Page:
185 research outputs found

    Localized outbreaks of coral disease on Arabian reefs are linked to extreme temperatures and environmental stressors

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    The Arabian Peninsula borders the hottest reefs in the world, and corals living in these extreme environments can provide insight into the effects of warming on coral health and disease. Here, we examined coral reef health at 17 sites across three regions along the northeastern Arabian Peninsula (Persian Gulf, Strait of Hormuz and Oman Sea) representing a gradient of environmental conditions. The Persian Gulf has extreme seasonal fluctuations in temperature and chronic hypersalinity, whereas the other two regions experience more moderate conditions. Field surveys identified 13 coral diseases including tissue loss diseases of unknown etiology (white syndromes) in Porites, Platygyra, Dipsastraea, Cyphastrea, Acropora and Goniopora; growth anomalies in Porites, Platygyra and Dipsastraea; black band disease in Platygyra, Dipsastraea, Acropora, Echinopora and Pavona; bleached patches in Porites and Goniopora and a disease unique to this region, yellow-banded tissue loss in Porites. The most widespread diseases were Platygyra growth anomalies (52.9% of all surveys), Acropora white syndrome (47.1%) and Porites bleached patches (35.3%). We found a number of diseases not yet reported in this region and found differential disease susceptibility among coral taxa. Disease prevalence was higher on reefs within the Persian Gulf (avg. 2.05%) as compared to reefs within the Strait of Hormuz (0.46%) or Oman Sea (0.25%). A high number of localized disease outbreaks (8 of 17 sites) were found, especially within the Persian Gulf (5 of 8 sites). Across all regions, the majority of variation in disease prevalence (82.2%) was associated with the extreme temperature range experienced by these corals combined with measures of organic pollution and proximity to shore. Thermal stress is known to drive a number of coral diseases, and thus, this region provides a platform to study disease at the edge of corals’ thermal range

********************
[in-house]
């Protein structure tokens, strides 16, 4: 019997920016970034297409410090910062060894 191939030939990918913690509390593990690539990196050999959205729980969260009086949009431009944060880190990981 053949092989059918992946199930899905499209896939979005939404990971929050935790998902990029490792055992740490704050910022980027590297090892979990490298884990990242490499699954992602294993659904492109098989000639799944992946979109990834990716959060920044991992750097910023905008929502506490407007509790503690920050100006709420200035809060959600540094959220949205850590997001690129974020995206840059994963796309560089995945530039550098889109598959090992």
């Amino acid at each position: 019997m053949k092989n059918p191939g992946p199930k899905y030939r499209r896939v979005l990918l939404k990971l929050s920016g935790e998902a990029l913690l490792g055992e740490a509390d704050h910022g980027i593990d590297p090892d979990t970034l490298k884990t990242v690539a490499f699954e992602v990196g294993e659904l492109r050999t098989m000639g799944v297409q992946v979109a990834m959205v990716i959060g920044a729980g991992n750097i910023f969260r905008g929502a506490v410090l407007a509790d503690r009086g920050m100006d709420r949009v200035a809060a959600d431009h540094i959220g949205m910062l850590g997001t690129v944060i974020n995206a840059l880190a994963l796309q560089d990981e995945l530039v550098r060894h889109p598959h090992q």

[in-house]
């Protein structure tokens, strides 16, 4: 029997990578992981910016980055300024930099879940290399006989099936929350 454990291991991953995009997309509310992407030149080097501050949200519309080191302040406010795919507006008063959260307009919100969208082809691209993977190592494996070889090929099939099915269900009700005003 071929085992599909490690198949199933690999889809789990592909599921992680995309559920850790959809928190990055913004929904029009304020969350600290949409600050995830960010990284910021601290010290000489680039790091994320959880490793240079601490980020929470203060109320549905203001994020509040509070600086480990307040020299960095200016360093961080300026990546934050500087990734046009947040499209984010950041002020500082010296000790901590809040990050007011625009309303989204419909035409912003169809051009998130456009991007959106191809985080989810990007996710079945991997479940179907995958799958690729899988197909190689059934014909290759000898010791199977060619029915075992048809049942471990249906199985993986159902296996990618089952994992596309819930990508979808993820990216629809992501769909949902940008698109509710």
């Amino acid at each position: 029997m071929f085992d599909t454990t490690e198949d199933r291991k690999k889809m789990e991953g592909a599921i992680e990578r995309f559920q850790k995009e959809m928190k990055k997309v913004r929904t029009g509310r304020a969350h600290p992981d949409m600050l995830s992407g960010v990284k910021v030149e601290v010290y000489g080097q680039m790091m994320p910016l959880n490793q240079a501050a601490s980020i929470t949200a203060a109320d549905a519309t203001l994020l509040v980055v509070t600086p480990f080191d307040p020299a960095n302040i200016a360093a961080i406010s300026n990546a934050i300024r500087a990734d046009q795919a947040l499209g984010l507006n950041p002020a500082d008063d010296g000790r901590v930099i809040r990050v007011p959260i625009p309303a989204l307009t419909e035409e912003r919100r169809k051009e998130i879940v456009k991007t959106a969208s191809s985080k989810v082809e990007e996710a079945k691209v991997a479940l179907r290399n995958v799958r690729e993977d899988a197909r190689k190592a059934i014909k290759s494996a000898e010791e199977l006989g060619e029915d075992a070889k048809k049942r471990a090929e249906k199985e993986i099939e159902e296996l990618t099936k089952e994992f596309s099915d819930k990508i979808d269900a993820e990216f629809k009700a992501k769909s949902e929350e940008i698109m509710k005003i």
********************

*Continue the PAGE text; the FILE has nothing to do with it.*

Adenovirus 5 fibers mutated at the putative HSPG-binding site show restricted retargeting with targeting peptides in the HI loop.

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    Adenoviral vectors are commonly used for liver-directed gene therapy following systemic administration owing to their strong propensity for hepatocyte transduction. However, many disease applications would benefit from the delivery of adenoviruses to alternate tissues via this route. Research has thus focused on stripping the virus of native hepatic tropism in conjunction with modifying virus capsid proteins to incorporate novel tropism. Recently, the KO1S* adenovirus serotype 5 fiber mutant, devoid of both coxsackie and adenovirus receptor binding in the fiber knob domain and mutated at the putative heparan sulphate proteoglycan binding site in the fiber shaft, was shown to possess strikingly poor hepatic tropism in mice, rats, and non-human primates. Thus, it is an ideal candidate for retargeting strategies. We therefore assessed the ability of peptide-modified KO1S* fibers to retarget adenovirus. Peptide insertions were well tolerated and virions produced to high titers. However, expected retargeting at the level of transduction was not observed, despite cell-binding studies showing enhanced vector targeting at the cell surface. Cy3 labeling studies showed retarded trafficking of S*-containing fibers. Taken together, our data demonstrates that KO1S* mutant fibers are ineffective for cell retargeting strategies

    UK consensus on pre-clinical vascular cognitive impairment functional outcomes assessment: Questionnaire and workshop proceedings.